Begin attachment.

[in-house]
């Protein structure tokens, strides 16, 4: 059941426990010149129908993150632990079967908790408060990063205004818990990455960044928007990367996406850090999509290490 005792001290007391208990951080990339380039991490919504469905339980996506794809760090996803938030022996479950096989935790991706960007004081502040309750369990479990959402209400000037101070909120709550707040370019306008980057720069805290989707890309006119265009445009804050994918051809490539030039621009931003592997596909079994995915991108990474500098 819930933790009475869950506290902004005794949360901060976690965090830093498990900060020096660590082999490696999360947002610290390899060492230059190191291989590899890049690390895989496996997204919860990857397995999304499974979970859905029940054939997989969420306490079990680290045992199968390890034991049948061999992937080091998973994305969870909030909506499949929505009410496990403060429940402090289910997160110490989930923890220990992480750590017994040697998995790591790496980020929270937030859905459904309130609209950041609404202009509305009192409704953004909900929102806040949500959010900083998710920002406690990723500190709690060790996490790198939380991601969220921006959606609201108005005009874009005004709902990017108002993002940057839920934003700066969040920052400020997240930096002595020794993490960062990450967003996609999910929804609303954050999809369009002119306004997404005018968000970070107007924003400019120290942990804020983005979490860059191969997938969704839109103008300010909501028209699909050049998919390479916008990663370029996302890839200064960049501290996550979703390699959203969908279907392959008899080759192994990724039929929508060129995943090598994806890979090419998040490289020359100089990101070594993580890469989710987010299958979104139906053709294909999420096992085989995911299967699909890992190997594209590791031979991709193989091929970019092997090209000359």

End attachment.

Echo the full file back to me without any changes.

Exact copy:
[in-house]
């Protein structure tokens, strides 16, 4: 059941426990010149129908993150632990079967908790408060990063205004818990990455960044928007990367996406850090999509290490 005792001290007391208990951080990339380039991490919504469905339980996506794809760090996803938030022996479950096989935790991706960007004081502040309750369990479990959402209400000037101070909120709550707040370019306008980057720069805290989707890309006119265009445009804050994918051809490539030039621009931003592997596909079994995915991108990474500098 819930933790009475869950506290902004005794949360901060976690965090830093498990900060020096660590082999490696999360947002610290390899060492230059190191291989590899890049690390895989496996997204919860990857397995999304499974979970859905029940054939997989969420306490079990680290045992199968390890034991049948061999992937080091998973994305969870909030909506499949929505009410496990403060429940402090289910997160110490989930923890220990992480750590017994040697998995790591790496980020929270937030859905459904309130609209950041609404202009509305009192409704953004909900929102806040949500959010900083998710920002406690990723500190709690060790996490790198939380991601969220921006959606609201108005005009874009005004709902990017108002993002940057839920934003700066969040920052400020997240930096002595020794993490960062990450967003996609999910929804609303954050999809369009002119306004997404005018968000970070107007924003400019120290942990804020983005979490860059191969997938969704839109103008300010909501028209699909050049998919390479916008990663370029996302890839200064960049501290996550979703390699959203969908279907392959008899080759192994990724039929929508060129995943090598994806890979090419998040490289020359100089990101070594993580890469989710987010299958979104139906053709294909999420096992085989995911299967699909890992190997594209590791031979991709193989091929970019092997090209000359």